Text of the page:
When I learned that the weather in Sapa dips to 10 degrees in winter, I was scared. Since I was 11 years old, I’ve nurtured a love-hate (but really, more hate) relationship with the cold.
That was when I self-diagnosed myself on the internet and discovered that I have cold urticaria, a kind of allergy that causes my skin to erupt in hives when exposed to cold temperature. Hence my proclivity for sweaters and jeans and cardigans even during the summer: I just never know when I’d get an allergy attack. A cold blast of air-conditioning or a strong gust of wind could trigger it. The hives are really unsightly when they’re at their worst, like little pink islands scattered all over my limbs, my back, and my neck. Also, they itch like hell.
For the longest time, I’ve tempered my allergy by avoiding the cold whenever possible. (I did not think of going to the doctor to get properly diagnosed, when simple avoidance proved to be already effective. Heh, logic.) I didn’t, and still don’t, think of snow as anything remotely exciting. This is strange, because if you’re from a tropical country, snow is as spectacular as penguins or blue-eyed Hollywood stars. Snow denotes prosperity, for it encapsulates the Filipino idea of abroad. But what interests me about snow are fabulous coats, cabin porn, direwolves, and wintry mountains—in short, its aesthetic appeal. Screw the rest, including you Disney’s Frozen.
Faced with the opportunity to go to North Vietnam in early winter, I finally decided to see a doctor about my condition. Vietnam is a Southeast Asian country, but it experiences four distinct seasons in its northern regions. Since I was offered a chance to travel, I simply had to go. Get treatment or die of hypothermia, I thought. The doctor told me that my allergy was, in fact, painfully common. For a while, I felt deflated: Don’t hypochondriacs get disappointed when they learn that they’re not as fragile and special as they initially thought? I was prescribed antihistamines, and an anti-allergy lotion that is probably just regular lotion, but icky-smelling and more expensive. It hasn’t done anything to make my hives go away. Doctors, they can trick ya.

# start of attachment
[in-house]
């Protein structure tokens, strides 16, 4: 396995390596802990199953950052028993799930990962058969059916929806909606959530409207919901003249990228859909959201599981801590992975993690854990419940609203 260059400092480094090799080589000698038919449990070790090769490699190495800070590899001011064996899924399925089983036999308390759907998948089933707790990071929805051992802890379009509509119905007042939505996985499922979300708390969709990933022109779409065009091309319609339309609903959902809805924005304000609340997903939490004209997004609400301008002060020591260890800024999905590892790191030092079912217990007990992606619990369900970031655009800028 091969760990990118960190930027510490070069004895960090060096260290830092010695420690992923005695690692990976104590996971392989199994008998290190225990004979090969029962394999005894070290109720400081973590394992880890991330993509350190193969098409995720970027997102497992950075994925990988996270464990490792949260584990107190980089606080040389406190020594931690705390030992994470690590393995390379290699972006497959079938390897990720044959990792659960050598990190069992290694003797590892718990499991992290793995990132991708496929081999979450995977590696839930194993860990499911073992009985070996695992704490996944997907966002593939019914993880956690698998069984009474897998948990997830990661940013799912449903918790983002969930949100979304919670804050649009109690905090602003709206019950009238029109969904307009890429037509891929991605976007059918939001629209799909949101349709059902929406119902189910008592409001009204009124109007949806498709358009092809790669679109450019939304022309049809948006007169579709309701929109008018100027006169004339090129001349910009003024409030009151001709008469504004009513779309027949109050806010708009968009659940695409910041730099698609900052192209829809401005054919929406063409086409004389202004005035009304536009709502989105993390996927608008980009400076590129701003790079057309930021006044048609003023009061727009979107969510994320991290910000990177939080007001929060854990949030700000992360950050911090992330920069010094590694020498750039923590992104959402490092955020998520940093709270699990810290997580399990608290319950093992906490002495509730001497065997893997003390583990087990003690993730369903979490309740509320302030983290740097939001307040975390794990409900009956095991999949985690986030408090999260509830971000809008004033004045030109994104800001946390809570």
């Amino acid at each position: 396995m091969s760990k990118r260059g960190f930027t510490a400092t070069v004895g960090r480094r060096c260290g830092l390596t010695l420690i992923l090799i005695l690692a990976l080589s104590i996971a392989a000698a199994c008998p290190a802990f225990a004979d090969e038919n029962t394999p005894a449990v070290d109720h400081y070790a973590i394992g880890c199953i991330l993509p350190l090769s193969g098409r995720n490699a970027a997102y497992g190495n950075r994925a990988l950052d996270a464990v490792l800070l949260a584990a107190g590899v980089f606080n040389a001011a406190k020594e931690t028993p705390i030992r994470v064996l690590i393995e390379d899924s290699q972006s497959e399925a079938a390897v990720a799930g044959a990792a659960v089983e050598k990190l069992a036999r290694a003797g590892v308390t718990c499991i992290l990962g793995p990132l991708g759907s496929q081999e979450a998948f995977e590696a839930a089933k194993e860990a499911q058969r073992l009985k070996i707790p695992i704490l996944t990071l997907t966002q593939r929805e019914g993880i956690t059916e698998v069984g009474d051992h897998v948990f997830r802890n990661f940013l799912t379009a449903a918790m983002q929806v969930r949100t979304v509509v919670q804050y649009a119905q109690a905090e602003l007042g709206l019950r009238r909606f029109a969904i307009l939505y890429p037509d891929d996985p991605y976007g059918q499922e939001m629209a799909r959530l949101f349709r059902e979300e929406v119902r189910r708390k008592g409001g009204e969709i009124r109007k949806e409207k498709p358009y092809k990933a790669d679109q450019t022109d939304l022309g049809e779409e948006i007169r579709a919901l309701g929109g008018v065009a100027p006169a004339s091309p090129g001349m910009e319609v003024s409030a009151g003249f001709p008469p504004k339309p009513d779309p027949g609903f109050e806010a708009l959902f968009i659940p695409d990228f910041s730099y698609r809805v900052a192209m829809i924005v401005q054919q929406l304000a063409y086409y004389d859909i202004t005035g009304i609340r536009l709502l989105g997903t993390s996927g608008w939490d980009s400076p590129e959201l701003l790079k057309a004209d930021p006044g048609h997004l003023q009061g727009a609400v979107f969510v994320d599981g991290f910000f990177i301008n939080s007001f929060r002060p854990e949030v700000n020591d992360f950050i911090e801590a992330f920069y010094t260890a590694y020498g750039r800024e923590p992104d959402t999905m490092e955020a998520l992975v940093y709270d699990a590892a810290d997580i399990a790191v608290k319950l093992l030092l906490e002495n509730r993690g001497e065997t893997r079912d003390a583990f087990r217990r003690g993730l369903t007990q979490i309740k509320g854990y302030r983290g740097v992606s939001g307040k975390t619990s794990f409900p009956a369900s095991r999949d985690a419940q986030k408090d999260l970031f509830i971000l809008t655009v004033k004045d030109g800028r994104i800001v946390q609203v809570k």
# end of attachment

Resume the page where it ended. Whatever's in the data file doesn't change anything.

But I’m glad I went to one and got my allergy problem sorted out. If I didn’t, then I would have said no to Sapa, and I would have completely ruled out cold places as future travel destinations. How sad is that?
Mr. Cuong drove my parents and me to Sapa in Lao Cai province, where one of the three Vietnam-China border crossings can be found. The French colonists developed Sapa in the 1880s as a military base, and eventually, as a summer vacation spot for wealthy families. Today, it is one of Vietnam’s most popular tourist destinations. Sapa is to Vietnam as Sagada is to the Philippines, a place that attracts local and foreign tourists alike.
We stayed at a lakefront hotel that doubles as a bank during the day. In the mornings, happily hive-proof, I strolled by the lake, admiring the buildings, mountains, and trees reflected on the water. It was exactly the kind of view I’d like to wake up to every morning: a true-to-life, no-filter-needed postcard.
Thank goodness, it didn’t snow in Sapa when I was there. I’m not ready to channel Queen Elsa, okay JON SNOW, as of yet.
If you ask me if I’d go back to Sapa again, I’d say yes, as long as I’m promised bowls of pho, hot showers, and electric blankets, should the antihistamines fail. Maybe, I’d even wear a fabulous coat the second time around.